In the end, it was the one thing we didn't imagine possible. Against type, against what we've come to presume logic looks like, Tipperary won this All-Ireland in a cakewalk. They handed Kilkenny their heaviest final defeat in 52 years – and the only reason the final margin was nine points was their carelessness in leaving another good half-dozen behind them on the pitch as they climbed the steps of the Hogan Stand.
Tipperary’s prodigious ability to keep the scoreboard rolling has always been a huge asset and though their work-rate and physicality gave them the platform, it was the sheer relentlessness of their shooting that overwhelmed Kilkenny. Only four teams in history have scored more than 2-29 in a final, a total Tipp managed here despite racking up seven wides inside the opening 20 minutes.
On another day against another Kilkenny, that sort of spendthrift carry-on wouldn’t have been tolerated. But for once, Brian Cody’s cupboard was bare when it mattered most.
Kilkenny's 2-20 is the highest losing total in a final since 1990 and yet it's hard to remember a championship game where they were hanging on for dear life for so long. They nosed ahead occasionally but never led by more than two points at any stage. Even Kevin Kelly's second-half goal, the sort of game-breaker they'd ordinarily use as a springboard, bought them a lead that was wiped out within four minutes.
Right up through the spine of the team, Kilkenny players who have carried them on big days in the past were routed. All Star full-back Joey Holden was burned by Seamus Callanan, who ran up a personal tally of 0-13, 0-9 of it from play. Kieran Joyce, man of the match the last time these sides met in a final, was substituted. Colin Fennelly, twice a goalscorer in the semi-final replay against Waterford, fluffed his one shot at goal all day. Even Paul Murphy looked at sea.
Only Richie Hogan brought any of his usual form to the game, planting a goal and starting the move that led to another. The only points scored by Kilkenny forwards in the second half were from placed balls, whereas five Tipperary forwards raised at least a white flag apiece from open play after half-time. The Tipperary full forward line ended the afternoon with 2-21 to their name; Kilkenny’s inside three left Croke Park with only Kelly’s 1-2 to show for their day.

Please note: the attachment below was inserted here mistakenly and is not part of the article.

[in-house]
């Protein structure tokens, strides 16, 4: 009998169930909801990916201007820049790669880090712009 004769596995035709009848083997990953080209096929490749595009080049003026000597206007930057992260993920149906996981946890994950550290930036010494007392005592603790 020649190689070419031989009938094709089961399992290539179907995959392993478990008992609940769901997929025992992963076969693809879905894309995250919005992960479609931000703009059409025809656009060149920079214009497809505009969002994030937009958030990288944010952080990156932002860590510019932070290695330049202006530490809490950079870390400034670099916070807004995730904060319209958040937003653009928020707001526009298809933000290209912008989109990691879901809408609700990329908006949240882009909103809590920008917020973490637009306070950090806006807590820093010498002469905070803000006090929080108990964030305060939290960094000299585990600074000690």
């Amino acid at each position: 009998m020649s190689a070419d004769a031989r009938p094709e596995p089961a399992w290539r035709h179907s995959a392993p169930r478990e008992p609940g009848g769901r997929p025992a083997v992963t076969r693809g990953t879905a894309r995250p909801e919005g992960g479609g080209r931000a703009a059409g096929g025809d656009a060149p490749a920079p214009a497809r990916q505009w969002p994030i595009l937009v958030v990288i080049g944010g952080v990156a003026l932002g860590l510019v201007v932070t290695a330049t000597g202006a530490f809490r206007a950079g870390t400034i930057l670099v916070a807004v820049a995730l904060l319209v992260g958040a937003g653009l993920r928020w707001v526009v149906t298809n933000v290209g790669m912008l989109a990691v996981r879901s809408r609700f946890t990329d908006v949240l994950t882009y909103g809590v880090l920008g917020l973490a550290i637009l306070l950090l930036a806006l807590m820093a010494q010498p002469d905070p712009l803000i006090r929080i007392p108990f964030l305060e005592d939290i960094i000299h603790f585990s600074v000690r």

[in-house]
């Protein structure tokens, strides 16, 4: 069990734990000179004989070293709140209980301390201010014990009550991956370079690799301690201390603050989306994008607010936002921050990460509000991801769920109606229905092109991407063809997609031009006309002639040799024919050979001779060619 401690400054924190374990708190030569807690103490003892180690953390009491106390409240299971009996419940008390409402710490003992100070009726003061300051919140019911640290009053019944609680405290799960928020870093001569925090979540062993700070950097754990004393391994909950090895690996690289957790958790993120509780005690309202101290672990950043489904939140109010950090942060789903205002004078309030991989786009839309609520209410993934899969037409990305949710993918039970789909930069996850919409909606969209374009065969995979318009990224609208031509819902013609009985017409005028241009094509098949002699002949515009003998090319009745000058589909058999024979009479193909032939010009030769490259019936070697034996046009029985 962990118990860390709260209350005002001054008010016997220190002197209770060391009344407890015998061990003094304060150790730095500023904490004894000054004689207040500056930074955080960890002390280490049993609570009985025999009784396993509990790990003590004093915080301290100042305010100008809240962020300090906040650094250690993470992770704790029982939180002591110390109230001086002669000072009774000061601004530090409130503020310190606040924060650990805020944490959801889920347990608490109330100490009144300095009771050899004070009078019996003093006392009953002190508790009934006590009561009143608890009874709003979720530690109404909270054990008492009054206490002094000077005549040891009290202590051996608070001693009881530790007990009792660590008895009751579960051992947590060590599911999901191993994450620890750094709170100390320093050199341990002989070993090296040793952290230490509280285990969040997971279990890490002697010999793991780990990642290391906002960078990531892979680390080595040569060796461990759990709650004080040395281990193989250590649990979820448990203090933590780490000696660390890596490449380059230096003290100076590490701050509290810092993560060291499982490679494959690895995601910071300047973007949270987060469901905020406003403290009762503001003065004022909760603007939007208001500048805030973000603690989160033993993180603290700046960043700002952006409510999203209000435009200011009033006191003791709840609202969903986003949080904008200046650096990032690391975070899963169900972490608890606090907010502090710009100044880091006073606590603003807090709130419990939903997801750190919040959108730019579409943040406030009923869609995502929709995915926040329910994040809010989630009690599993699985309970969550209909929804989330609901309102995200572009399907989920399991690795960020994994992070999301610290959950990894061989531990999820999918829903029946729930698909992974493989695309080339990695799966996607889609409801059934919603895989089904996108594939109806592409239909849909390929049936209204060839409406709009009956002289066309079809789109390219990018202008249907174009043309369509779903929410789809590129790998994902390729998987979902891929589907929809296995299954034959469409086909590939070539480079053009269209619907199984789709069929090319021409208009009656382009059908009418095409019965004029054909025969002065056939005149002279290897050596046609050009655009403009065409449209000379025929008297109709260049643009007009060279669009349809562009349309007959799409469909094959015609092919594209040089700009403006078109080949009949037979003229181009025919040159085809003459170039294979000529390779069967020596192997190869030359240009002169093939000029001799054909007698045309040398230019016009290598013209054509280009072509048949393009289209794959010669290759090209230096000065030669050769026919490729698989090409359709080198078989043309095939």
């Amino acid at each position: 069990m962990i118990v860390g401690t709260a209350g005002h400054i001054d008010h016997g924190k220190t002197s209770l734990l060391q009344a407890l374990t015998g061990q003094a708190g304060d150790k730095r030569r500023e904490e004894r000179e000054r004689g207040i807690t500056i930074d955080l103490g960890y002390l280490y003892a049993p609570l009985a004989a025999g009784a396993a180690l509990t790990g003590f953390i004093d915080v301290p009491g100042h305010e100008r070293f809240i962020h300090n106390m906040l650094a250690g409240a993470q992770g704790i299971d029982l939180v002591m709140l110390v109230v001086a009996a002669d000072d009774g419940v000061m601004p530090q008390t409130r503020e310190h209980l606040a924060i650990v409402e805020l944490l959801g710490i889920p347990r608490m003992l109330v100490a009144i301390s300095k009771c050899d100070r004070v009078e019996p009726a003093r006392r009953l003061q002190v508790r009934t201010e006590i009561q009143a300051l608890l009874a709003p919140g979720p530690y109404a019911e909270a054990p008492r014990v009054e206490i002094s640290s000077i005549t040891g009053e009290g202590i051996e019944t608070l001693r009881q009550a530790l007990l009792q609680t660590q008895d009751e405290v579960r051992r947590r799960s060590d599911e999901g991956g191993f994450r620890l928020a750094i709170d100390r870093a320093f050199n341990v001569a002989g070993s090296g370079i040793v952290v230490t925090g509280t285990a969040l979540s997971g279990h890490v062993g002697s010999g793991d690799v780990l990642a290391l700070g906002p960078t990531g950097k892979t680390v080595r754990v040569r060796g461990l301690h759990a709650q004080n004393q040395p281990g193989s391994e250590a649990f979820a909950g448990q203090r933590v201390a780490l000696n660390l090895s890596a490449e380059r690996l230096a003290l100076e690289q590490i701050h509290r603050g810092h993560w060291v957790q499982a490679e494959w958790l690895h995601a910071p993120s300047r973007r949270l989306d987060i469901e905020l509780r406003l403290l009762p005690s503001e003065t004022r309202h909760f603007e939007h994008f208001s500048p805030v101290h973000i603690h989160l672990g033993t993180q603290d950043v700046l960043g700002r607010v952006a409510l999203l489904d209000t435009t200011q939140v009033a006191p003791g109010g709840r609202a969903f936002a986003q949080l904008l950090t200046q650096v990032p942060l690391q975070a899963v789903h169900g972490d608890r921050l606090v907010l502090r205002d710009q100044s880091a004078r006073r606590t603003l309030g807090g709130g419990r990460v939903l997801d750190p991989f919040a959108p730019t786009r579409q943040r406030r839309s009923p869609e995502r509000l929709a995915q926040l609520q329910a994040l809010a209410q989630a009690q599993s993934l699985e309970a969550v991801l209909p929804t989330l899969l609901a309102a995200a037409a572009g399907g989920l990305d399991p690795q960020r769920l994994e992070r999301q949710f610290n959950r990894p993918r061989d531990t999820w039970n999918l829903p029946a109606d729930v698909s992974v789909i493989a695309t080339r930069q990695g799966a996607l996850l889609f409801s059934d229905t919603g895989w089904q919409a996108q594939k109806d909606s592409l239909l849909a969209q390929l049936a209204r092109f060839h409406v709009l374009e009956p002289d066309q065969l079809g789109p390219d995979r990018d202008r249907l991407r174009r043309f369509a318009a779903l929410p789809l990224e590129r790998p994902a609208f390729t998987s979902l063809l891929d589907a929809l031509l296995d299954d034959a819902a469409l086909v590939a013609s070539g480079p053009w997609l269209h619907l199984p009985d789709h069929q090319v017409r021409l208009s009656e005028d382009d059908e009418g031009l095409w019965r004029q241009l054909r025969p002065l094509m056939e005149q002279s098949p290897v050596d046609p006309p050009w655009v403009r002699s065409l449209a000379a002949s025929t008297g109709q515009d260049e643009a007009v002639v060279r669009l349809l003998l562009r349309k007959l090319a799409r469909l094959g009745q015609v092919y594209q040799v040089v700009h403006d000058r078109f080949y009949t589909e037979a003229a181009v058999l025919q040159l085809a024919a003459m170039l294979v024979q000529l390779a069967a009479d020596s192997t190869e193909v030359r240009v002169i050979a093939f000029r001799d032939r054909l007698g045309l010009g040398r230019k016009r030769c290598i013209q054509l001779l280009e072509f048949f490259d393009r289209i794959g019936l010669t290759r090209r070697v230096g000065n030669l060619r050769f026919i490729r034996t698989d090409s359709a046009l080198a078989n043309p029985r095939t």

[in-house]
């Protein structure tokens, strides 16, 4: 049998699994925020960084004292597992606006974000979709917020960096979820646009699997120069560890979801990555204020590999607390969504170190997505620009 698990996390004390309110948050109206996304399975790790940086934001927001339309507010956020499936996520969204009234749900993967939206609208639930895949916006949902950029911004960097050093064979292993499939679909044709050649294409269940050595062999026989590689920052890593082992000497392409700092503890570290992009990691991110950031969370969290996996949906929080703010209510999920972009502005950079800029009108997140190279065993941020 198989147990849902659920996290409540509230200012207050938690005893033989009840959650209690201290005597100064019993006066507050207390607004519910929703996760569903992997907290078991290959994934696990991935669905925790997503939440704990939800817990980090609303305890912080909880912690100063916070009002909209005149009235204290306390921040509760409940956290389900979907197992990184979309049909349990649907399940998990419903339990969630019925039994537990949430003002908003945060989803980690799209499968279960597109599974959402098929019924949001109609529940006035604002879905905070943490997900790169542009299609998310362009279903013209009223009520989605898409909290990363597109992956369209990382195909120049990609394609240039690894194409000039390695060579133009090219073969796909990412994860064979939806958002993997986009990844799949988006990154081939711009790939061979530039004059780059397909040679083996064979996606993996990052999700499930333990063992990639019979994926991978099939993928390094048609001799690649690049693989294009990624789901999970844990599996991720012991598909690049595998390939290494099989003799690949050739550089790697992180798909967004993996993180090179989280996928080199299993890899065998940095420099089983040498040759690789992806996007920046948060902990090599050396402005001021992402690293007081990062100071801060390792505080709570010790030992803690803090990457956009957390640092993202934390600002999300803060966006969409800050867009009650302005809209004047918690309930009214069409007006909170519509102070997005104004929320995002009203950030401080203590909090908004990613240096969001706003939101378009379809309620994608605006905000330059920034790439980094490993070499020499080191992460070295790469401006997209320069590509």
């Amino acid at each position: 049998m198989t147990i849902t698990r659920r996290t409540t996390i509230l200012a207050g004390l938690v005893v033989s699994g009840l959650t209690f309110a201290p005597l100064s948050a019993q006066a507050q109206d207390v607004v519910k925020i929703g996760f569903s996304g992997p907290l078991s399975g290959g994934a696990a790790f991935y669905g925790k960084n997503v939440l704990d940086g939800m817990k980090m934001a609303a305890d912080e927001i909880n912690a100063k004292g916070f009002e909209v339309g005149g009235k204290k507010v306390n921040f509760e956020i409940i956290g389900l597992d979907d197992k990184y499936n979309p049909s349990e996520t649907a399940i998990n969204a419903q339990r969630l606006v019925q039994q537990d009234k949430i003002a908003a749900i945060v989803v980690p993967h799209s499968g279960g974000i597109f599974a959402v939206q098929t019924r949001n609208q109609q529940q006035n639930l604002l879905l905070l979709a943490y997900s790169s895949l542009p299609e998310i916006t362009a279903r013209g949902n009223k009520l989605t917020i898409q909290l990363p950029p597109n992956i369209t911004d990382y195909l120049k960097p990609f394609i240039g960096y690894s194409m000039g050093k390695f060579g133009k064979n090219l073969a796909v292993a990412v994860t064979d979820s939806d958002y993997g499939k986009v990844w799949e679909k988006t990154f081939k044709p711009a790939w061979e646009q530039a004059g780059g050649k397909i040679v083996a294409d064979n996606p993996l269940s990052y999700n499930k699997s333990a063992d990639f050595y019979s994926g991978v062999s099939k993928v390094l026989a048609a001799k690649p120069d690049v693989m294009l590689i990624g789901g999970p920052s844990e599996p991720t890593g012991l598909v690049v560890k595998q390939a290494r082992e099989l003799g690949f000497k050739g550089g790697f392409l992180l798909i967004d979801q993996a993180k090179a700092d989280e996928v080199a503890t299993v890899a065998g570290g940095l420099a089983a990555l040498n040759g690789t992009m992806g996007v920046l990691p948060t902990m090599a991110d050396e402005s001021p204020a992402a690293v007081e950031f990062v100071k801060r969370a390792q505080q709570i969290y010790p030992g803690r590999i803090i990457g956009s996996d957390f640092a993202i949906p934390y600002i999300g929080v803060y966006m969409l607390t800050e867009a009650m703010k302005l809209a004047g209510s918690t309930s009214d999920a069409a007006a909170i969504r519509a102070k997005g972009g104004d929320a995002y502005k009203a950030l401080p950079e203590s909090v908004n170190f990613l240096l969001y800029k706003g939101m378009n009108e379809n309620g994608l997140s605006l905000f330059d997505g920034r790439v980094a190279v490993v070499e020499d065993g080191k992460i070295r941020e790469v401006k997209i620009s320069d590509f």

But this was about far more than the numbers. Tipperary matched Kilkenny for physicality, saw and raised them when it came to hooking and blocking and tackling. They defended from the front, forcing turnovers in the Kilkenny defence that led directly to 1-6.
That might not sound massive in the context of a 2-29 total but it was a 1-6 that was worth more than nine points. The symbolism of someone like Cillian Buckley being sacked for Seamus Kennedy to whip Tipperary's fourth point on 11 minutes didn't need a lot of translating. The Tipp crowd knew that if Kilkenny were matched for work, Tipp had more scorers on the pitch. Their approval was loud and hopeful.
That said, Tipp were ominously profligate early on. With 20 minutes on the clock, they had those seven wides to go along with their seven points and a careless Callanan free blocked by Buckley. Kilkenny had 0-7 on the board as well, Hogan and Walter Walsh pinging opportunist scores from distance and TJ Reid potting his frees when they came.
In the Tipp defence, Ronan Maher was having an exceptional day. Hogan and Reid kept switching in and out on him but he was impervious, holding the centre always and picking up a world of breaking ball along with Kennedy. Michael Breen was a fitful presence at times but did set up John O'Dwyer for a point on 22 minutes.
For his part, O’Dwyer was having one of those games that make you wonder why anyone wonders about him. He speared an outrageous sideline cut between the posts from 45 metres after eight minutes and carried on from there. By half-time, he had four points on the board including a couple of smart efforts from play and an 80m free.
Kilkenny found scores hard to come by. They capitalised on sloppy play in the Tipp defence for points by Buckley and Eoin Larkin but otherwise they relied on frees from Reid to keep them going. They reached half-time just 0-12 to 0-14 behind but they should have been further adrift.
The question now was what they would do with their reprieve. They've owned the third quarter for so long now that we expect them to come out and start landing haymakers by instinct. And when Kelly scooped home Liam Blanchfield's ball for their first goal on 42 minutes after fine work from Hogan and Walsh, it looked like business as usual. Kilkenny led by 1-14 to 0-15 at that stage and everything we know about Cody's team told us they would kick on from there
Instead, it was Tipp who shifted gear. Jason Forde came off the bench to split the posts with his first touch, Callanan knifed a point after John McGrath emerged from the sort of pile-up ruck a Tipp corner-forward has not emerged from against Kilkenny in quite a while. Just like that, the Kilkenny lead was gone and when O'Dwyer found the bottom corner of Eoin Murphy's net on 48 minutes, they could sniff victory.
From there, they piled on. Callanan went to town on Holden, John McGrath snapped a couple of points, Forde nailed another. When John McGrath clipped their second goal on 61 minutes, they went nine clear. Though Hogan pulled on a loose ball at the other end within a minute to cancel out McGrath’s goal, Kilkenny knew their fate.
They were great on other days, just not here. That being the case, Tipperary could pay them no greater tribute than the walloping they gave them.